Personal Finance
MTN

What Vail Resorts Wants Investors to Know

A man holding skis looks out over a mountain.

Vail Resorts (NYSE: MTN) disappointed investors by announcing a slight sales decline for its fiscal first quarter and an expanding net loss for the period. Wall Street reacted to the news by sending shares down by 16% immediately following the report.

In a subsequent conference call with analysts , the ski resort chain explained why those worsening sales and profit trends aren't worrying the management team, and why investors can be confident that Vail's long-term growth outlook is intact.

Below are a few highlights from that presentation.

A man holding skis looks out over a mountain.

Image source: Getty Images.

First-quarter losses aren't shocking

Our first fiscal quarter historically operates at a loss, given that our North American mountain resorts are not open for ski operations during the period.-- CEO Rob Katz

The company has been bulking up its offseason revenue sources by adding things like mountain zip-lining tours and outdoor water parks at its resorts. But modest success there hasn't changed the fact that the summer months produce operating losses because of the lack of ski revenue in its U.S. and Canadian resorts. In fact, reported net loss expanded to $108 million from $28 million a year ago.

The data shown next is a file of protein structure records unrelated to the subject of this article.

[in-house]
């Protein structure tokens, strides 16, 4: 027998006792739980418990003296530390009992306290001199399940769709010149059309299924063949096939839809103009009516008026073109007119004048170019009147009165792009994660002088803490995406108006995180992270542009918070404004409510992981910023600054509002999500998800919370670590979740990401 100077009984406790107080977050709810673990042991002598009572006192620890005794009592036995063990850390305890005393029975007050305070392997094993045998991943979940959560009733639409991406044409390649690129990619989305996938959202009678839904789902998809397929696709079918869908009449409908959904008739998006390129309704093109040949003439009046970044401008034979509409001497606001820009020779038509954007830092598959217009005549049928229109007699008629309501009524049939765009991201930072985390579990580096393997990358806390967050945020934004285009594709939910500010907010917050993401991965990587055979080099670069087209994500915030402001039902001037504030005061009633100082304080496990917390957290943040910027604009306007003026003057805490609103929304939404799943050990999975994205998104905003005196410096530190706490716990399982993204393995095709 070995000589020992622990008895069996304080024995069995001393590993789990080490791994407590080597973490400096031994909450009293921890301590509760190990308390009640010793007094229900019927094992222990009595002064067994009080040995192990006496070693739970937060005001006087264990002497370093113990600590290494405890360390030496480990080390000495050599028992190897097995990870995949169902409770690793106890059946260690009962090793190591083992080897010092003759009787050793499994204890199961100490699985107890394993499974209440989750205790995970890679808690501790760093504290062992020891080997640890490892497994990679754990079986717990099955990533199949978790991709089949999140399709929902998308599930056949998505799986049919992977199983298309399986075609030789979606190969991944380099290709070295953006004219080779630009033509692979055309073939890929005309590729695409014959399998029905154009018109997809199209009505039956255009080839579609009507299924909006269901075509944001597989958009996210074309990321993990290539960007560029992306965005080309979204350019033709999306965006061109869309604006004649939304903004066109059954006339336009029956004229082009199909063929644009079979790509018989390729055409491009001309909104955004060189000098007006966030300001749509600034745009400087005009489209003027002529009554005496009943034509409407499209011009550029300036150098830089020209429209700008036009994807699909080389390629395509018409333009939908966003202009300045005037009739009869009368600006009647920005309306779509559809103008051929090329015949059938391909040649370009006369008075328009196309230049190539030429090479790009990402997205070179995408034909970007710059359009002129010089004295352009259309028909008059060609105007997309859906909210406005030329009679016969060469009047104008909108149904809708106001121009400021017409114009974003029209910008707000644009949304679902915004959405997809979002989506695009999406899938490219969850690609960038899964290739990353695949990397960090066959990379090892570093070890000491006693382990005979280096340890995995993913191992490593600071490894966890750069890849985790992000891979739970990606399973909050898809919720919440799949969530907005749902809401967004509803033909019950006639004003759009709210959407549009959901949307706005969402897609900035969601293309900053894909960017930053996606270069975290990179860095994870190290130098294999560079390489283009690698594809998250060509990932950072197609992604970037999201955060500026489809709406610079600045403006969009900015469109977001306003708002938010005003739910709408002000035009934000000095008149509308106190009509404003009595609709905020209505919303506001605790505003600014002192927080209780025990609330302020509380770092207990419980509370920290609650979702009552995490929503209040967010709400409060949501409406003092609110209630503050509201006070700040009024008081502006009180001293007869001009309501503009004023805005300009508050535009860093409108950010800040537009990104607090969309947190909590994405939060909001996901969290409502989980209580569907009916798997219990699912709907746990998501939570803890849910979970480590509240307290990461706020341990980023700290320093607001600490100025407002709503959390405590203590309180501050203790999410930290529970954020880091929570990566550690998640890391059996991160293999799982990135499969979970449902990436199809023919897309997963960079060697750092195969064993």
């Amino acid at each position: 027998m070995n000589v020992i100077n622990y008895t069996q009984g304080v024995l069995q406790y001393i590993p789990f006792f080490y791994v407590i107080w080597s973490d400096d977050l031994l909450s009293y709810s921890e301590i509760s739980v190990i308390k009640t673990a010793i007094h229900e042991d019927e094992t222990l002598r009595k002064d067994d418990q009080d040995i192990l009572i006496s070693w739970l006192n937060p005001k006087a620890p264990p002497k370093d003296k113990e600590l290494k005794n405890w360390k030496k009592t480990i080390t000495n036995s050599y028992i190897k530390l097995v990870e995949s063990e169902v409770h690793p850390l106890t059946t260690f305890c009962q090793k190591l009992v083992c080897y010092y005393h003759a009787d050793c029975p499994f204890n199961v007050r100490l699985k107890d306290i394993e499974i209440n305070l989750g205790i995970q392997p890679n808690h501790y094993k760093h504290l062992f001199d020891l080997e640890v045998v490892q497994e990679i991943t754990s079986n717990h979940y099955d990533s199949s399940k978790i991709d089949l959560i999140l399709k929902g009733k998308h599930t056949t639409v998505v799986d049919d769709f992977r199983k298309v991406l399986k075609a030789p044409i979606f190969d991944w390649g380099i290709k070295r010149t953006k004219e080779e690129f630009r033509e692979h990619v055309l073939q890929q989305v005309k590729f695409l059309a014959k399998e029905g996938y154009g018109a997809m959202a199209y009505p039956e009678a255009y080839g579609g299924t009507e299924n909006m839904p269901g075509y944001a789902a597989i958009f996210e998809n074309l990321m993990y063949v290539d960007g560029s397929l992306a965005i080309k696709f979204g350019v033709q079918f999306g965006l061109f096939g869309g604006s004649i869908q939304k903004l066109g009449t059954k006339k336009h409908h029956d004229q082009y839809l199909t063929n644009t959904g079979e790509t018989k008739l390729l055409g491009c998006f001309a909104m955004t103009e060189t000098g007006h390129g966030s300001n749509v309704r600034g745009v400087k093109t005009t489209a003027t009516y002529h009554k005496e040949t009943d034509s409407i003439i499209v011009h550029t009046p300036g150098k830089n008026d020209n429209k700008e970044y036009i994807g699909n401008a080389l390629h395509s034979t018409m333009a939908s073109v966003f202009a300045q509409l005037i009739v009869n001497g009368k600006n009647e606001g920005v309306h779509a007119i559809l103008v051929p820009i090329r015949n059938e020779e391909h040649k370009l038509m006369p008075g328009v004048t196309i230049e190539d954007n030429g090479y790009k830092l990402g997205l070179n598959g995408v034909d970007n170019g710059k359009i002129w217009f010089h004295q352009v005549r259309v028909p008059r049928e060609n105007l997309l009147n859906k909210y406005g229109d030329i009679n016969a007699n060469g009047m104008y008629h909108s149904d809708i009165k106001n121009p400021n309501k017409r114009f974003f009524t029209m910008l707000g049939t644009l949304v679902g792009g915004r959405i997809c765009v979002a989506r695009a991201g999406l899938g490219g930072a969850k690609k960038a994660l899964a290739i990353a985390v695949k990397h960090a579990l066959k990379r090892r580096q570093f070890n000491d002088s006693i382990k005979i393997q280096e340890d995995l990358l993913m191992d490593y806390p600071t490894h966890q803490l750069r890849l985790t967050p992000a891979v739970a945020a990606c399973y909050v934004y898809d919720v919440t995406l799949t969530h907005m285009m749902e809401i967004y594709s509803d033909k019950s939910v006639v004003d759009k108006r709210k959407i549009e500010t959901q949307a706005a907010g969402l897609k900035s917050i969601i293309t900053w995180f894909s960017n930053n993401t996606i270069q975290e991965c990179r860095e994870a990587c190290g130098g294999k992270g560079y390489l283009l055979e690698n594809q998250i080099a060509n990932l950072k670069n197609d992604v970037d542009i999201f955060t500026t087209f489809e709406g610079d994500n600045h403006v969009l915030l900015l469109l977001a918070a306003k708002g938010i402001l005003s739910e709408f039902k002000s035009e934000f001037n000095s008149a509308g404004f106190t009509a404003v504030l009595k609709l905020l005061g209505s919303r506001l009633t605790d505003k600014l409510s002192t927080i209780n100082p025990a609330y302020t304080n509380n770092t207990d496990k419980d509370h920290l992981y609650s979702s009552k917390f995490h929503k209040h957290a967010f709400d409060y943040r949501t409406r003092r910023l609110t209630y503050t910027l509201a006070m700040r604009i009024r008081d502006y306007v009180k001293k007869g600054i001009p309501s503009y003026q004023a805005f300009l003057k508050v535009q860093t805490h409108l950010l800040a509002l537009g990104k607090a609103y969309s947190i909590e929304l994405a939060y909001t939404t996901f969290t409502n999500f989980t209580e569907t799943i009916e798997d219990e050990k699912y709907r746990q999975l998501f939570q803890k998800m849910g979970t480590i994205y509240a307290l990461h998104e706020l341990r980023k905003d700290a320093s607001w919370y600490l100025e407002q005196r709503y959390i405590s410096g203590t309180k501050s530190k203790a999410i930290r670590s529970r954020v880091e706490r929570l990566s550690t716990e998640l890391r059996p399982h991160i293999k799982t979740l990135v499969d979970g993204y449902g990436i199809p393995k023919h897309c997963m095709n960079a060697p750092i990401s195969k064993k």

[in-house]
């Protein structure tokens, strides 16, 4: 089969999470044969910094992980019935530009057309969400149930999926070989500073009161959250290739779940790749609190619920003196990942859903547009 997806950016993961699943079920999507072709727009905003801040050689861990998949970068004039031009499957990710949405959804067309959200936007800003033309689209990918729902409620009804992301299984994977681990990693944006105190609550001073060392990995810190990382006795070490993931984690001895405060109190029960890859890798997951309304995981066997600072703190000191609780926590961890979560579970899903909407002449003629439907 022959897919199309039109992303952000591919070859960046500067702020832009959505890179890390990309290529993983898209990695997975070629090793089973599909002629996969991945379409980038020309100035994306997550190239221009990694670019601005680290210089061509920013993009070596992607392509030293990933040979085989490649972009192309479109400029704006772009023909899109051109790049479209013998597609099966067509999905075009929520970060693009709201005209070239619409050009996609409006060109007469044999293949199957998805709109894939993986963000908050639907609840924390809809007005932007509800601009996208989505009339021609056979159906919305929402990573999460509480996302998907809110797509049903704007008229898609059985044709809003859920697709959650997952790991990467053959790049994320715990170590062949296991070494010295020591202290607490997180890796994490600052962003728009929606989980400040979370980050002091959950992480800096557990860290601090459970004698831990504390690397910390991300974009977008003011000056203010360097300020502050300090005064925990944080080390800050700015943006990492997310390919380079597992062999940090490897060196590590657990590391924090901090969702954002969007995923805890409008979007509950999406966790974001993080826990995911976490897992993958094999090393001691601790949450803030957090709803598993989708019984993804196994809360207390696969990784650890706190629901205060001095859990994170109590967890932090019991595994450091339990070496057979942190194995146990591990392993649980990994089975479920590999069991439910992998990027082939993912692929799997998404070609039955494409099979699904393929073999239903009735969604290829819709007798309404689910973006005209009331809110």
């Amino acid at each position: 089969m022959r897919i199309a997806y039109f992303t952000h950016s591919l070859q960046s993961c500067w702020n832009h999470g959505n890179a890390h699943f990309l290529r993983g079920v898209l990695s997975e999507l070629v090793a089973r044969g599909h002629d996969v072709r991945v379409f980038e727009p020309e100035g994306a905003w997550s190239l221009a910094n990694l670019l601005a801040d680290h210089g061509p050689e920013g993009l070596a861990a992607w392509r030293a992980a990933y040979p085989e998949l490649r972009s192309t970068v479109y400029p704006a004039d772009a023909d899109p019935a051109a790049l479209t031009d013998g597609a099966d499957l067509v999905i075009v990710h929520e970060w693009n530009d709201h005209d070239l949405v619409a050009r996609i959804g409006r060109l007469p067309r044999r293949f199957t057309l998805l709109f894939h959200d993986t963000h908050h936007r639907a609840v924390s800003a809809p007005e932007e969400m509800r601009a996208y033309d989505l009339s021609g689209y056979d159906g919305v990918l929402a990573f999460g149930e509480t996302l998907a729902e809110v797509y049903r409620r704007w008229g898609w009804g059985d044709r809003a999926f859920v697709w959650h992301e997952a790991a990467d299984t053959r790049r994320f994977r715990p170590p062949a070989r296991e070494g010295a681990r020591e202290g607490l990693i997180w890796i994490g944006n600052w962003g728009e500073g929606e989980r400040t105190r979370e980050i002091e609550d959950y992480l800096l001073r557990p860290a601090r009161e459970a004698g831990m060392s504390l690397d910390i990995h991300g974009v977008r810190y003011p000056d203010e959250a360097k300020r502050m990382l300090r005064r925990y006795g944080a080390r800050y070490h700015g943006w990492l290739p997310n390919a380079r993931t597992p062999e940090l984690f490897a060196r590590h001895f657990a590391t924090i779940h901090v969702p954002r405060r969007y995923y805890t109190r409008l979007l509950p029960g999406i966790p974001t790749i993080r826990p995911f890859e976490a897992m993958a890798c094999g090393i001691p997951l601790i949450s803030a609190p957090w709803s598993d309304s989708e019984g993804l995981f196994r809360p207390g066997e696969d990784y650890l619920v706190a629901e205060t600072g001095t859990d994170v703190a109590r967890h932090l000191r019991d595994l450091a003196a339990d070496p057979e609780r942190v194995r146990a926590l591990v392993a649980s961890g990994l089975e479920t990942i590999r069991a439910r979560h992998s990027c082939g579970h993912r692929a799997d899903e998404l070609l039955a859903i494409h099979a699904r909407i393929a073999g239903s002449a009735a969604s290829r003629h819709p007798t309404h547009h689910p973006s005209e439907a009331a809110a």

Still, the Perisher property in Australia saw solid ski demand, and its North American locations attracted more warm-weather visitors. The operating loss included several one-time charges that, once accounted for, make the period consistent with Vail's recent history. "Overall, we were pleased with our results," Katz explained.

Season pass sales are running strong

We are very pleased to see double-digit revenue growth in our season pass program after a very strong record performance last year.-- Katz

Vail sold 21% more season passes this period, with total revenue rising 13% through the first few days of December. Stripping out the impact from its discounted military pass, sales volumes were up 8% while total revenue rose 10% with help from a 3% average price increase.

That price boost is down from the 5% increase that Vail had been posting in past years, which implies some pricing challenges. But management blamed the slowdown on their deliberate effort to expand season pass sales to lower-frequency guests.

Spending money to make money

We remain committed to reinvesting in our resorts, creating an experience of a lifetime for our guests and generating strong returns for our shareholders.-- Katz

Vail plans a surge of investment spending across its resorts on expensive projects including lift upgrades and other typical maintenance initiatives. This year's plan also includes installing integrated snow production capabilities that could add precious days to its ski seasons beginning in late 2019. Overall, these initiatives will require about $180 million in cash to mark a significant increase from last year's $150 million capital plan.

Executives said they were aware that this spending is higher than usual, but they noted that the snow manufacturing capabilities will add value to season passes, including by adding more consistent ski opportunities around the Thanksgiving holiday.